Joyriding - Review by Bruce Lindsay

One of the strengths of the current British jazz scene comes from its core of mainstream, straight-ahead musicians, who focus their creative abilities on drawing fresh nuances from established musical styles; saxophonist Derek Nash is one of them. Joyriding features what he refers to as his "regular quartet," although that phrase does scant justice to the quality of the musicianship.

Nash is a member of Jools Holland's Rhythm And Blues Orchestra, a regular presence on BBC TV where Holland has his own music show, Later. Pianist Dave Newton is a winner of nine British Jazz Awards, while bassist Geoff Gascoyne and drummer Sebastiaan de Krom are long-term members of Jamie Cullum's band.

Nash displays engagingly eclectic taste. He co-wrote three tunes with his father, Pat, a respected arranger. "Waltz For My Father" is a particular standout, for its lilting, optimistic melody and for Nash's lyrical playing. The other compositions encompass the hard-bop-meets-blues of "Joyriding"—a tune that conjures images of groovy '60s TV shows like Rowan And Martin's Laugh-In—and the cool swing of Phil Phillips' "Be My Valentine," later reprised in a vocal version featuring singer Beverly Vaughan. "Love At First Sound" is a gentle, slightly melancholy, ballad, with Nash's rich, warm, saxophone lent understated support by Newton, Gascoyne and de Krom. "Voodoo Rex," which Nash dedicates to his alto saxophone, is a terrific ensemble number. The core quartet is joined by Winston Rollins' funky trombone, creating a really full-blooded sound.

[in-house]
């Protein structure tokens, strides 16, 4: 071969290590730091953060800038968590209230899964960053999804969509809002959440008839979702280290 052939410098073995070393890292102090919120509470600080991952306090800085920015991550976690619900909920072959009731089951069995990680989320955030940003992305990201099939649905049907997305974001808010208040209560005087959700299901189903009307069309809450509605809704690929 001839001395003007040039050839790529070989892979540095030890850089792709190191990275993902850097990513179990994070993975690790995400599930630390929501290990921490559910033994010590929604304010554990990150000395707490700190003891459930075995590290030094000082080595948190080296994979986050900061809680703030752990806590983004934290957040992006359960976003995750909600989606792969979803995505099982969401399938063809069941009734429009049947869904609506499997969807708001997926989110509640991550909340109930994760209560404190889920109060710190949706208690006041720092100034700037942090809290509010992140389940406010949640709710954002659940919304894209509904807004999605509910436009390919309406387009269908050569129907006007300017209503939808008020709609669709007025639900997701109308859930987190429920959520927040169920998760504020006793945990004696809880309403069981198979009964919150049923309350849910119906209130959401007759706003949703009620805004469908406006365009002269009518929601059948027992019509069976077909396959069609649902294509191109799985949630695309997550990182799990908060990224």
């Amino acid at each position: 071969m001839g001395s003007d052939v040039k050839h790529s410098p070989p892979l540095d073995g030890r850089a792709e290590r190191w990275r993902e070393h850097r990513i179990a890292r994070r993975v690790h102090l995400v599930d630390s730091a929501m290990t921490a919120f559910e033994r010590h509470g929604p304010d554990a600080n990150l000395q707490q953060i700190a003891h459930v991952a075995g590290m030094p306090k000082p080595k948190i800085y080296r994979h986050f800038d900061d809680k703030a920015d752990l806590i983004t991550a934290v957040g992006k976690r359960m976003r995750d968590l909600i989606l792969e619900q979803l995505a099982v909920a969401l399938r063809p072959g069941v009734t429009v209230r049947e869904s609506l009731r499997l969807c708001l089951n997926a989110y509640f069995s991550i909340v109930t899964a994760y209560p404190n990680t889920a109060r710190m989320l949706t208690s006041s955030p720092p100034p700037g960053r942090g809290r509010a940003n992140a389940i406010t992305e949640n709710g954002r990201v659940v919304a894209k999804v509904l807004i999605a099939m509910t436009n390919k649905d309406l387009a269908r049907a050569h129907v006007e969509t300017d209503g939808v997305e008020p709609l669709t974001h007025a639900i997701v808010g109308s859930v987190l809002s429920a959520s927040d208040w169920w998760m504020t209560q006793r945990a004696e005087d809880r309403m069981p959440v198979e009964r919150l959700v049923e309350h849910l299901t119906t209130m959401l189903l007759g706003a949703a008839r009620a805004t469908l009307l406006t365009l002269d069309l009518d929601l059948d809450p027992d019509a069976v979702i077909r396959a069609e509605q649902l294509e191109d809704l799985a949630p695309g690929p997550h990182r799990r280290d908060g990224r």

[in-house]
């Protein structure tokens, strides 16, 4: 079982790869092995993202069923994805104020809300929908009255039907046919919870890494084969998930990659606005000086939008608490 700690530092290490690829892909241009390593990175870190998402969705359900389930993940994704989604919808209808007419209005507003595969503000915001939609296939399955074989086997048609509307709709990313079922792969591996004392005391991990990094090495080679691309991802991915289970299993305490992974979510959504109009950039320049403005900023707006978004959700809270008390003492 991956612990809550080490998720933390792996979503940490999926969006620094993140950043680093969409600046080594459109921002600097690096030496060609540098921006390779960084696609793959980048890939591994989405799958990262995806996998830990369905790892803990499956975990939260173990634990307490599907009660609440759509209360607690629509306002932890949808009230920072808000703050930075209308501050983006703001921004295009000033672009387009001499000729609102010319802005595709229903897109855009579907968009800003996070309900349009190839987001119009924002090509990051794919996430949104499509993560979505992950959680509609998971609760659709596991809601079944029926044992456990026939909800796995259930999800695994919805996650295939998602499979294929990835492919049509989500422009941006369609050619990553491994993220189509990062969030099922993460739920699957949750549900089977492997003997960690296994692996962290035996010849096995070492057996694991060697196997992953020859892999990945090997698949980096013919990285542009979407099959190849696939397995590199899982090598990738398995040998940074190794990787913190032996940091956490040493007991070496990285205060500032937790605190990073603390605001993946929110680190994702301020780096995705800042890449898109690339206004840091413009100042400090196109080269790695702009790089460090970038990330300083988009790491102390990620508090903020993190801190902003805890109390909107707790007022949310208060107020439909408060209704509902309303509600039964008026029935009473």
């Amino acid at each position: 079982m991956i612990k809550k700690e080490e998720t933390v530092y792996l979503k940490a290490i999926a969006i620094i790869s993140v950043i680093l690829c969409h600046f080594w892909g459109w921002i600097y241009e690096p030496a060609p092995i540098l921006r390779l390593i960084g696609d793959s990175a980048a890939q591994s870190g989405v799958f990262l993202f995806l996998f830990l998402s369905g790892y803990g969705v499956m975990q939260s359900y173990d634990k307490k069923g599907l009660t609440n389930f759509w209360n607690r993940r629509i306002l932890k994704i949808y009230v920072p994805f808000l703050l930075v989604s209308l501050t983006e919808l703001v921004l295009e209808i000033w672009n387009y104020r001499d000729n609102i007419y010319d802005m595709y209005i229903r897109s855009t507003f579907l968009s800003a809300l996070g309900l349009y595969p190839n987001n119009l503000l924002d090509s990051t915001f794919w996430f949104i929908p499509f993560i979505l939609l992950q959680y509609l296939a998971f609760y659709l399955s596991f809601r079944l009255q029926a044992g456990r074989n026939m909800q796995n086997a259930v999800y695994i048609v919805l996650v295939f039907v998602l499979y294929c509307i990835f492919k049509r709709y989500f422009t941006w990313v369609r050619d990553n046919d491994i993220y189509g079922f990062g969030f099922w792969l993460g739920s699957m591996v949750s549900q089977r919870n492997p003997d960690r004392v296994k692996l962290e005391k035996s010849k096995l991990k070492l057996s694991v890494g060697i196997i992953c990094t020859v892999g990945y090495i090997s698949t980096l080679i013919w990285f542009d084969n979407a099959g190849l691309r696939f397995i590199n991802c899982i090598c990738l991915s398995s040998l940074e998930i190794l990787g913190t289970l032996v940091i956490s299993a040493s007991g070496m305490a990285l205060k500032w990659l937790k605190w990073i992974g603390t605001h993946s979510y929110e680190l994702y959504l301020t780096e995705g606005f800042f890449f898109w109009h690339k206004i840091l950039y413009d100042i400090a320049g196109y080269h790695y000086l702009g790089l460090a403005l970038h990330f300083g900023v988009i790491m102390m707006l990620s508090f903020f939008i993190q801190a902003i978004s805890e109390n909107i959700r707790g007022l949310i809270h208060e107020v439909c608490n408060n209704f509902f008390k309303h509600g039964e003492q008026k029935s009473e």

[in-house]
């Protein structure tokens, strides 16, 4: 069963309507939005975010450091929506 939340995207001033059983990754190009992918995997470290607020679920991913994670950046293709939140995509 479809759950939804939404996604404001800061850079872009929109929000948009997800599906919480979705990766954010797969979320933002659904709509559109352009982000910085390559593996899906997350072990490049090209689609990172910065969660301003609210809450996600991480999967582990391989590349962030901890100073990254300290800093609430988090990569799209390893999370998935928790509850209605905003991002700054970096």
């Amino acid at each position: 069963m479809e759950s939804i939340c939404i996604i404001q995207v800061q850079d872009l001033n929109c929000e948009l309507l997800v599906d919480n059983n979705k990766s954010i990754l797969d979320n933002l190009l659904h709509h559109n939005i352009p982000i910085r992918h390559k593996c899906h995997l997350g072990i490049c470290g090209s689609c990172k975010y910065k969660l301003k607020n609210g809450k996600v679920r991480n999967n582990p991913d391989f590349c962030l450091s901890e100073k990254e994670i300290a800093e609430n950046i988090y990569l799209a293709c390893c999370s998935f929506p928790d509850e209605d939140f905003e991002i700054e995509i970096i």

Nash's take on songbook standards is similarly fresh. Jerome Kern's "All The Things You Are" has the feel of a Dave Brubeck arrangement, Nash taking the lead as the rhythm section drives him on, before Newton and Gascoyne deliver strong, emphatic solos of their own. Ennio Morricone's "Cinema Paradiso (Love Theme)," with its slinky Latin sensuality, is gorgeously romantic; bass and drums are, once again, central to the creation its mood, and there's some lovely interplay between Nash and Newton.

Joyriding is an album full of good vibes and upbeat grooves, tempered by the occasional reflective and romantic interlude. The playing is superb, the sound quality is exceptional (thanks to Nash's production at Clowns Pocket Studio) and the tunes are very definitely a joy.

Review by Bruce Lindsay - All About Jazz



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